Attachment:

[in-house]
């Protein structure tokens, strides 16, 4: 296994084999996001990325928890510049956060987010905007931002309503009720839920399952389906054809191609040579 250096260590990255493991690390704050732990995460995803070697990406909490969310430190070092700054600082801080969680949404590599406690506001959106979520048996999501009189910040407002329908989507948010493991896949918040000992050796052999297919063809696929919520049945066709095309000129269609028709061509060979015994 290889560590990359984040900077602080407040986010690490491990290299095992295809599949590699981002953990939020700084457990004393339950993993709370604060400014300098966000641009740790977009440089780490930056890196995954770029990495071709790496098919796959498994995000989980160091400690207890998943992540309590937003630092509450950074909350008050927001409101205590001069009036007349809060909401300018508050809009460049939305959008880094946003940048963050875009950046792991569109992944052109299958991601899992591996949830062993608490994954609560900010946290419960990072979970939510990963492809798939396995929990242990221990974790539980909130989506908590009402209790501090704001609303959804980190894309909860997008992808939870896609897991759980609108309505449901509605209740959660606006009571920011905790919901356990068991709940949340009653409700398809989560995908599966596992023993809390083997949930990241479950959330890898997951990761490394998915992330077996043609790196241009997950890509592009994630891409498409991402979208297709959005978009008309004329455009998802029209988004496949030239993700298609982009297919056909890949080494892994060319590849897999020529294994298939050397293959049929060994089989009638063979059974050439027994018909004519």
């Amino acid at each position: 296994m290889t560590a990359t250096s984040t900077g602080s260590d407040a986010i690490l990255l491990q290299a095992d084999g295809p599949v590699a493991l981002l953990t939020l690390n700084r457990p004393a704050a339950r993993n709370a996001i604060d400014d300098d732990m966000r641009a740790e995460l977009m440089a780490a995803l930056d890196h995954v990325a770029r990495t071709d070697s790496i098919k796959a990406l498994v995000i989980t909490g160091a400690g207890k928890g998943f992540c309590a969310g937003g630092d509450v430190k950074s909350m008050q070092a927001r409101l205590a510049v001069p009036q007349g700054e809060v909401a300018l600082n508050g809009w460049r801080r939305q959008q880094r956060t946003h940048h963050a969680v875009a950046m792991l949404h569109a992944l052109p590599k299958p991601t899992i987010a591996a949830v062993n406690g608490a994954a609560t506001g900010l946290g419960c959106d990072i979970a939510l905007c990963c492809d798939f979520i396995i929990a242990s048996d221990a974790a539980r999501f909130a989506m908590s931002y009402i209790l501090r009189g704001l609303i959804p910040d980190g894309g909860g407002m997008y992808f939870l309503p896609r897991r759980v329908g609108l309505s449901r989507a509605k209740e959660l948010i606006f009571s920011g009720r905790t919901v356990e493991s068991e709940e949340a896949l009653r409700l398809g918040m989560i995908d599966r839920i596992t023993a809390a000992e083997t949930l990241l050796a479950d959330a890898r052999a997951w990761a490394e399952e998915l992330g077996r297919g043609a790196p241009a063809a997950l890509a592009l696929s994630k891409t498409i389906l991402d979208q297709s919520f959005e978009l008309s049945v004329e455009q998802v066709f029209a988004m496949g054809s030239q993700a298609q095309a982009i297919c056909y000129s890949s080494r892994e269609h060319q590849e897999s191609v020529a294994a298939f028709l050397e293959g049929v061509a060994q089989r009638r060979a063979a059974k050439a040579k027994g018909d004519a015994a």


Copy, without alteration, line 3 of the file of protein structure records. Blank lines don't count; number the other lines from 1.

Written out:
């Amino acid at each position: 296994m290889t560590a990359t250096s984040t900077g602080s260590d407040a986010i690490l990255l491990q290299a095992d084999g295809p599949v590699a493991l981002l953990t939020l690390n700084r457990p004393a704050a339950r993993n709370a996001i604060d400014d300098d732990m966000r641009a740790e995460l977009m440089a780490a995803l930056d890196h995954v990325a770029r990495t071709d070697s790496i098919k796959a990406l498994v995000i989980t909490g160091a400690g207890k928890g998943f992540c309590a969310g937003g630092d509450v430190k950074s909350m008050q070092a927001r409101l205590a510049v001069p009036q007349g700054e809060v909401a300018l600082n508050g809009w460049r801080r939305q959008q880094r956060t946003h940048h963050a969680v875009a950046m792991l949404h569109a992944l052109p590599k299958p991601t899992i987010a591996a949830v062993n406690g608490a994954a609560t506001g900010l946290g419960c959106d990072i979970a939510l905007c990963c492809d798939f979520i396995i929990a242990s048996d221990a974790a539980r999501f909130a989506m908590s931002y009402i209790l501090r009189g704001l609303i959804p910040d980190g894309g909860g407002m997008y992808f939870l309503p896609r897991r759980v329908g609108l309505s449901r989507a509605k209740e959660l948010i606006f009571s920011g009720r905790t919901v356990e493991s068991e709940e949340a896949l009653r409700l398809g918040m989560i995908d599966r839920i596992t023993a809390a000992e083997t949930l990241l050796a479950d959330a890898r052999a997951w990761a490394e399952e998915l992330g077996r297919g043609a790196p241009a063809a997950l890509a592009l696929s994630k891409t498409i389906l991402d979208q297709s919520f959005e978009l008309s049945v004329e455009q998802v066709f029209a988004m496949g054809s030239q993700a298609q095309a982009i297919c056909y000129s890949s080494r892994e269609h060319q590849e897999s191609v020529a294994a298939f028709l050397e293959g049929v061509a060994q089989r009638r060979a063979a059974k050439a040579k027994g018909d004519a015994a």